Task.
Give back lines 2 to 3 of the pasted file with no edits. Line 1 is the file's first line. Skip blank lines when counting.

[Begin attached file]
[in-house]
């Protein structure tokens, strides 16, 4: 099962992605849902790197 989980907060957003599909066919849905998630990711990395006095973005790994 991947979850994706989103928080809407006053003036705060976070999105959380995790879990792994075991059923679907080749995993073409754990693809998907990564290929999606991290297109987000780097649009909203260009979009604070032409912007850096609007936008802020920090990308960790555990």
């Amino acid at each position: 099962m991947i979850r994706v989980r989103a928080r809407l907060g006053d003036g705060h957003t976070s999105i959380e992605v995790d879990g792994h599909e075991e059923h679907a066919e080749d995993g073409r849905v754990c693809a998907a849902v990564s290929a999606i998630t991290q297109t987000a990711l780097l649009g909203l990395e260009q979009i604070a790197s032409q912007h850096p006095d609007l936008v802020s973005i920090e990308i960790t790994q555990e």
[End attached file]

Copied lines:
């Protein structure tokens, strides 16, 4: 099962992605849902790197 989980907060957003599909066919849905998630990711990395006095973005790994 991947979850994706989103928080809407006053003036705060976070999105959380995790879990792994075991059923679907080749995993073409754990693809998907990564290929999606991290297109987000780097649009909203260009979009604070032409912007850096609007936008802020920090990308960790555990």
């Amino acid at each position: 099962m991947i979850r994706v989980r989103a928080r809407l907060g006053d003036g705060h957003t976070s999105i959380e992605v995790d879990g792994h599909e075991e059923h679907a066919e080749d995993g073409r849905v754990c693809a998907a849902v990564s290929a999606i998630t991290q297109t987000a990711l780097l649009g909203l990395e260009q979009i604070a790197s032409q912007h850096p006095d609007l936008v802020s973005i920090e990308i960790t790994q555990e």